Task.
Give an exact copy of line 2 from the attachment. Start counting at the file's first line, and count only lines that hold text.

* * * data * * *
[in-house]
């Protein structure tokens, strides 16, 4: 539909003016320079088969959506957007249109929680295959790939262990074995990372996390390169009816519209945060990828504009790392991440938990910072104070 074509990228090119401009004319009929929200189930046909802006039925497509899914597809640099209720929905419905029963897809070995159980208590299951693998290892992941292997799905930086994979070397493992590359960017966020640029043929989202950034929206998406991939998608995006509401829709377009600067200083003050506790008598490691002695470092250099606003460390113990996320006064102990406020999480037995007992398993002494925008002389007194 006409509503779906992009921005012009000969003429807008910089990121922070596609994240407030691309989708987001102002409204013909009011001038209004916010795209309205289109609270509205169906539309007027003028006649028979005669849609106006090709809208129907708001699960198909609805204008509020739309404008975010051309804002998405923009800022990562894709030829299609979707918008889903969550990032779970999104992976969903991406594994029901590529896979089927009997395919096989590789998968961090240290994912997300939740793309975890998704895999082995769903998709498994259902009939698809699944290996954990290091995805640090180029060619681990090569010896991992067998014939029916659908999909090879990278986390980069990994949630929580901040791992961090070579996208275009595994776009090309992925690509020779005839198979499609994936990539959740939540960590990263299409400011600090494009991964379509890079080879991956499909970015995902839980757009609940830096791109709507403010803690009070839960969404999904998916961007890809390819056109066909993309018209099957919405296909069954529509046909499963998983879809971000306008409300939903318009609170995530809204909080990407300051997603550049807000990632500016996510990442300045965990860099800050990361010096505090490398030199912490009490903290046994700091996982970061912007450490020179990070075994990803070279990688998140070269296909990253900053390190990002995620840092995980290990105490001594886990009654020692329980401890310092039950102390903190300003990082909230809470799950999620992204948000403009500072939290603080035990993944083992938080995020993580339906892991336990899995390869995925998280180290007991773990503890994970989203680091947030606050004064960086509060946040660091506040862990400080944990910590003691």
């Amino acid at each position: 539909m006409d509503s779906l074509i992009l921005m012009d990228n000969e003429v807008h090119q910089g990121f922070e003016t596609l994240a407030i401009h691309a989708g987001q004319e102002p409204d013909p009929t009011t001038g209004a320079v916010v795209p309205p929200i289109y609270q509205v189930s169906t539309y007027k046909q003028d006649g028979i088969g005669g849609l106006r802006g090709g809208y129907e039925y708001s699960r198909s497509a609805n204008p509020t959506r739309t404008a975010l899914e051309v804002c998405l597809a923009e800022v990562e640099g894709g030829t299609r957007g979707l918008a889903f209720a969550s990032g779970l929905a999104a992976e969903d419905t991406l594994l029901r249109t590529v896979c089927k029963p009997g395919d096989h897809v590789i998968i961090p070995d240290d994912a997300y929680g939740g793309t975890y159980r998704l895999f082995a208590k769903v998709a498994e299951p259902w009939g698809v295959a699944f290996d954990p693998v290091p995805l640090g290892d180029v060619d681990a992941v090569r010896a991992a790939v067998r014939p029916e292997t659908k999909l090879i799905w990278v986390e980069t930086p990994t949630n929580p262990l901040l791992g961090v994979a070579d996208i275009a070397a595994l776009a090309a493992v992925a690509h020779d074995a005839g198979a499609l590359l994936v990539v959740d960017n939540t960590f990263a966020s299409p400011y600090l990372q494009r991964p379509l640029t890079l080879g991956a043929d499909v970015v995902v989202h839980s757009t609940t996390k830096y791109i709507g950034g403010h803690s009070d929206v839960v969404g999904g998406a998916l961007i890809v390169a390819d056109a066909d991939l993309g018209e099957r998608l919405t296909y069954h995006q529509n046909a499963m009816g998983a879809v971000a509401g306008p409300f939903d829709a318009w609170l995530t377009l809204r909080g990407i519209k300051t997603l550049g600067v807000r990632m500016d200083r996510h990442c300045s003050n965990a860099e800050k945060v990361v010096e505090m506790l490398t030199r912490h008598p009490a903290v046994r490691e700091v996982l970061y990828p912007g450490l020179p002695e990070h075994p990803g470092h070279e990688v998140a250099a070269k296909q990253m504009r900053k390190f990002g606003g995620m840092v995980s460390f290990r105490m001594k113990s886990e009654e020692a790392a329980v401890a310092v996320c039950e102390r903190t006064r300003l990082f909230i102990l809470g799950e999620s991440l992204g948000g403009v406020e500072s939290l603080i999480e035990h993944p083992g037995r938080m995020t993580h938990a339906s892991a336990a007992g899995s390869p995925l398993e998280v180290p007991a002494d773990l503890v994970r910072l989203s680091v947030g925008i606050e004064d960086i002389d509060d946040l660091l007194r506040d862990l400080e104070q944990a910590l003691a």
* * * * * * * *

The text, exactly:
């Protein structure tokens, strides 16, 4: 539909003016320079088969959506957007249109929680295959790939262990074995990372996390390169009816519209945060990828504009790392991440938990910072104070 074509990228090119401009004319009929929200189930046909802006039925497509899914597809640099209720929905419905029963897809070995159980208590299951693998290892992941292997799905930086994979070397493992590359960017966020640029043929989202950034929206998406991939998608995006509401829709377009600067200083003050506790008598490691002695470092250099606003460390113990996320006064102990406020999480037995007992398993002494925008002389007194 006409509503779906992009921005012009000969003429807008910089990121922070596609994240407030691309989708987001102002409204013909009011001038209004916010795209309205289109609270509205169906539309007027003028006649028979005669849609106006090709809208129907708001699960198909609805204008509020739309404008975010051309804002998405923009800022990562894709030829299609979707918008889903969550990032779970999104992976969903991406594994029901590529896979089927009997395919096989590789998968961090240290994912997300939740793309975890998704895999082995769903998709498994259902009939698809699944290996954990290091995805640090180029060619681990090569010896991992067998014939029916659908999909090879990278986390980069990994949630929580901040791992961090070579996208275009595994776009090309992925690509020779005839198979499609994936990539959740939540960590990263299409400011600090494009991964379509890079080879991956499909970015995902839980757009609940830096791109709507403010803690009070839960969404999904998916961007890809390819056109066909993309018209099957919405296909069954529509046909499963998983879809971000306008409300939903318009609170995530809204909080990407300051997603550049807000990632500016996510990442300045965990860099800050990361010096505090490398030199912490009490903290046994700091996982970061912007450490020179990070075994990803070279990688998140070269296909990253900053390190990002995620840092995980290990105490001594886990009654020692329980401890310092039950102390903190300003990082909230809470799950999620992204948000403009500072939290603080035990993944083992938080995020993580339906892991336990899995390869995925998280180290007991773990503890994970989203680091947030606050004064960086509060946040660091506040862990400080944990910590003691």